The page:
The West African bloc is seeking to strengthen the role of the private sector in health service delivery in the sub-region as financing sources become increasingly difficult, Dr. Xavier Crespin, Director General of the West African Health Organization (WAHO), disclosed here on Monday.
He explained that, for the sub-region to be able to attain its health targets, both public and private sector support would be critical in financing the health delivery needs of the countries.
Dr. Crespin emphasized this during the opening of a day’s sub-regional meeting for both public and private sectors organized by WAHO here to develop a strategic framework for Public-Private Partnership (PPP) in the health sector.
“We cannot really continue to do ‘Business as Usual’. It is very important now that we recognize the place of private sector and to work with the private sector in our region. For the whole region, from our assessment, none of our countries has reached the Abuja declaration which is 15 percent of the local budget dedicated to the health sector,” he disclosed.
According to Dr. Crespin, an assessment carried out by WAHO revealed challenges in the health sector such as human resources development; pharmaceutical issues with the local production of medicine; the fight against some of the diseases in which more health workers are needed; material equipment in the health facilities; as well as construction of health facilities.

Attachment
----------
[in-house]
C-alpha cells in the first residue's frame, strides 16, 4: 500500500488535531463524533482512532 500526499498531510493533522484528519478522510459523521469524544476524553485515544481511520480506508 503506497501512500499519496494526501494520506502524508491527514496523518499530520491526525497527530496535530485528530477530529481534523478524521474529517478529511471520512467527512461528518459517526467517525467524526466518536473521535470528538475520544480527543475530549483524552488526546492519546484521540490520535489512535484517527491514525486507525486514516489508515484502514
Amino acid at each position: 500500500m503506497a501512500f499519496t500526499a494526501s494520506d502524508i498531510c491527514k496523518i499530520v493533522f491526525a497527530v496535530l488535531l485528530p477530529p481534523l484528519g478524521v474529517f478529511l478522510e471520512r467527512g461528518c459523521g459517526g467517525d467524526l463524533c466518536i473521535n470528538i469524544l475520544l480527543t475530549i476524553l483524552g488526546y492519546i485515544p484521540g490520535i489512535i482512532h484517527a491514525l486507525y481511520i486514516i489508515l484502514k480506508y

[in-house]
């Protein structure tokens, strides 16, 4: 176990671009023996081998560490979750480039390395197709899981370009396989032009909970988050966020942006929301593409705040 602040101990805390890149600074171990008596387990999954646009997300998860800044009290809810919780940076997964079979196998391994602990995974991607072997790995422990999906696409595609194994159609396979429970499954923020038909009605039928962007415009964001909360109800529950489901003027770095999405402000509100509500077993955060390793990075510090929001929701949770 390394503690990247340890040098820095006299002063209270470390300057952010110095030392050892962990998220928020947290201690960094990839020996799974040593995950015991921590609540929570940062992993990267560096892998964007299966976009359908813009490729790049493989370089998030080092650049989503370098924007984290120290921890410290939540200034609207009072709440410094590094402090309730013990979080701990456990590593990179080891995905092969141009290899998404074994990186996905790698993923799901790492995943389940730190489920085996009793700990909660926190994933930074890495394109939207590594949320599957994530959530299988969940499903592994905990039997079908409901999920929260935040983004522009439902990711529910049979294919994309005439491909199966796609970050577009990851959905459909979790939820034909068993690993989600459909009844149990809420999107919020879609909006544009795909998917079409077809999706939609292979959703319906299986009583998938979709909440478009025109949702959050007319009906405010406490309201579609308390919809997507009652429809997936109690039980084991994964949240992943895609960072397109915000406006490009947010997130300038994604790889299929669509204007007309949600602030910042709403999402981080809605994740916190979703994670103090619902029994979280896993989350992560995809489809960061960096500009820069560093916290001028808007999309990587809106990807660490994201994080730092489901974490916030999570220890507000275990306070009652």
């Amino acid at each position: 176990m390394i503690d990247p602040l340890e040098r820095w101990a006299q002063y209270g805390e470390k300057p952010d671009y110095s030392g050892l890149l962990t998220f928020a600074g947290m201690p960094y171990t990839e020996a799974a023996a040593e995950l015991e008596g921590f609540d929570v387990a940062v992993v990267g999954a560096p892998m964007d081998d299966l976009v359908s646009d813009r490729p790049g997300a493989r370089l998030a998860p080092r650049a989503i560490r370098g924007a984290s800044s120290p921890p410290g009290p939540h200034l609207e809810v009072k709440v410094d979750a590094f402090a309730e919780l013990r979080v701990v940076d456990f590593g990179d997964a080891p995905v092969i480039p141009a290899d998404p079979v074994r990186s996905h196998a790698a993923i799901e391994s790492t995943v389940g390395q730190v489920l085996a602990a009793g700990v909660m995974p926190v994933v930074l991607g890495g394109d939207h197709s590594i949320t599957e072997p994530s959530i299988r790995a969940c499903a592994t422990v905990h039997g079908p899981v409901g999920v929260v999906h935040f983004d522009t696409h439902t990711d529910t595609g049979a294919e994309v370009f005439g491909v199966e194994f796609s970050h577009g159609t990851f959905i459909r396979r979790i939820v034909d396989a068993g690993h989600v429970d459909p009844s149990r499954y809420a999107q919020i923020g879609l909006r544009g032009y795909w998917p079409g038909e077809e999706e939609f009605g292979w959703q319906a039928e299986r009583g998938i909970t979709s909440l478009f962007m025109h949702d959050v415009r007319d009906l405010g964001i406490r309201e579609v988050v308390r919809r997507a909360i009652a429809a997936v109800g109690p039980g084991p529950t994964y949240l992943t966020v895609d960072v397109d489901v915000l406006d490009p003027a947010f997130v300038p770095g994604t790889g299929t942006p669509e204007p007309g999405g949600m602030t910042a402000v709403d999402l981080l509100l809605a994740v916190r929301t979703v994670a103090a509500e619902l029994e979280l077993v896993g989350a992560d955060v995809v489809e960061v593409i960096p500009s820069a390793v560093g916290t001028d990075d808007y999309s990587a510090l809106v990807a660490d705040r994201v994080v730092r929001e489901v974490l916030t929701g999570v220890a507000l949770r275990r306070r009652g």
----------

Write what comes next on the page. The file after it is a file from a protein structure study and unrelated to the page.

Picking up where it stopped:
He brought to the fore the key involvement of the private sector in the sector, adding that there was yet no communication between the private and public health.
“This is why at our level at WAHO we decided to have this first forum on health issues in the ECOWAS Region.
“And health financing is not only about public financing. It is also about how we can bring all the private people. This is why we want to have a better Private-Public-Partnership in our countries,” he added.
The meeting had representatives from all West African countries, as well as multilateral organizations led by the USAID and private sector institutions in the sub-region.
Opening the meeting, Deputy Minister for Health for Ghana, Tina Mensah, said government had identified and was working with the private sector in the area of health service delivery.
She said as support from Development Partners dwindled and in the face of large wage bills in public sectors, Public-Private Partnership (PPP) was the most important step to take.
She explained that government had earmarked some incentive packages for non-health institutions which would invest in the sector.
“These incentives include on-site screening programs for such institutions; regular employee education programs; corporate wellness programs; high visibility of brand to clients who visit public health facilities and brand endorsement by Ministry of Health as a strategic partner after successful evaluation. Enditem